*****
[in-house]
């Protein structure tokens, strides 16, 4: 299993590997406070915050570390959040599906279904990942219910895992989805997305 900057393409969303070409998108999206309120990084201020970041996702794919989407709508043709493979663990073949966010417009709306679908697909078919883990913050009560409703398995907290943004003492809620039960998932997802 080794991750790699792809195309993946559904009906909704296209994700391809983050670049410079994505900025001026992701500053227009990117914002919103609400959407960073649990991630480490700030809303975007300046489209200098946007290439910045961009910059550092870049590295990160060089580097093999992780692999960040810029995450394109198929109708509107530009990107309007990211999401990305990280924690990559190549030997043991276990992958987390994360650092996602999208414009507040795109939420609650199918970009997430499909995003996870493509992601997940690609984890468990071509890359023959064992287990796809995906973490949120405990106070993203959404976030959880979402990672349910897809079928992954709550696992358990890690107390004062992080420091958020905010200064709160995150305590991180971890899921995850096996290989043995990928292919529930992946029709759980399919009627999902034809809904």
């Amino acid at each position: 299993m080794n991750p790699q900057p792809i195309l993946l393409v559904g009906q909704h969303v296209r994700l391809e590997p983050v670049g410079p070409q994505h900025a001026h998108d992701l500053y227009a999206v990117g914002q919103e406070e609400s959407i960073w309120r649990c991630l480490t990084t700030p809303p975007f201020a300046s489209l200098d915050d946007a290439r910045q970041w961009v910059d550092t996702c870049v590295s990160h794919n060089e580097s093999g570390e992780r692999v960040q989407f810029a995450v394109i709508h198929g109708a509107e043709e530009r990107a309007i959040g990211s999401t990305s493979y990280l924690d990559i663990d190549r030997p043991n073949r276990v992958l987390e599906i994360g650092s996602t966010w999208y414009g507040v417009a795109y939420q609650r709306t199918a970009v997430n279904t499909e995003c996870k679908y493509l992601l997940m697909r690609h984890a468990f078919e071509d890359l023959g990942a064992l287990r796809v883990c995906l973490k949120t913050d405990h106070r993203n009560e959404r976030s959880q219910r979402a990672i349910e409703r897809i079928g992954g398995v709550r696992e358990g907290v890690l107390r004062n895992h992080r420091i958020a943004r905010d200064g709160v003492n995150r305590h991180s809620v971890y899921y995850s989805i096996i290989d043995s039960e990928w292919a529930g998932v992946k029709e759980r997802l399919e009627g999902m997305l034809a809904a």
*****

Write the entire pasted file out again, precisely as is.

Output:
[in-house]
């Protein structure tokens, strides 16, 4: 299993590997406070915050570390959040599906279904990942219910895992989805997305 900057393409969303070409998108999206309120990084201020970041996702794919989407709508043709493979663990073949966010417009709306679908697909078919883990913050009560409703398995907290943004003492809620039960998932997802 080794991750790699792809195309993946559904009906909704296209994700391809983050670049410079994505900025001026992701500053227009990117914002919103609400959407960073649990991630480490700030809303975007300046489209200098946007290439910045961009910059550092870049590295990160060089580097093999992780692999960040810029995450394109198929109708509107530009990107309007990211999401990305990280924690990559190549030997043991276990992958987390994360650092996602999208414009507040795109939420609650199918970009997430499909995003996870493509992601997940690609984890468990071509890359023959064992287990796809995906973490949120405990106070993203959404976030959880979402990672349910897809079928992954709550696992358990890690107390004062992080420091958020905010200064709160995150305590991180971890899921995850096996290989043995990928292919529930992946029709759980399919009627999902034809809904």
């Amino acid at each position: 299993m080794n991750p790699q900057p792809i195309l993946l393409v559904g009906q909704h969303v296209r994700l391809e590997p983050v670049g410079p070409q994505h900025a001026h998108d992701l500053y227009a999206v990117g914002q919103e406070e609400s959407i960073w309120r649990c991630l480490t990084t700030p809303p975007f201020a300046s489209l200098d915050d946007a290439r910045q970041w961009v910059d550092t996702c870049v590295s990160h794919n060089e580097s093999g570390e992780r692999v960040q989407f810029a995450v394109i709508h198929g109708a509107e043709e530009r990107a309007i959040g990211s999401t990305s493979y990280l924690d990559i663990d190549r030997p043991n073949r276990v992958l987390e599906i994360g650092s996602t966010w999208y414009g507040v417009a795109y939420q609650r709306t199918a970009v997430n279904t499909e995003c996870k679908y493509l992601l997940m697909r690609h984890a468990f078919e071509d890359l023959g990942a064992l287990r796809v883990c995906l973490k949120t913050d405990h106070r993203n009560e959404r976030s959880q219910r979402a990672i349910e409703r897809i079928g992954g398995v709550r696992e358990g907290v890690l107390r004062n895992h992080r420091i958020a943004r905010d200064g709160v003492n995150r305590h991180s809620v971890y899921y995850s989805i096996i290989d043995s039960e990928w292919a529930g998932v992946k029709e759980r997802l399919e009627g999902m997305l034809a809904a």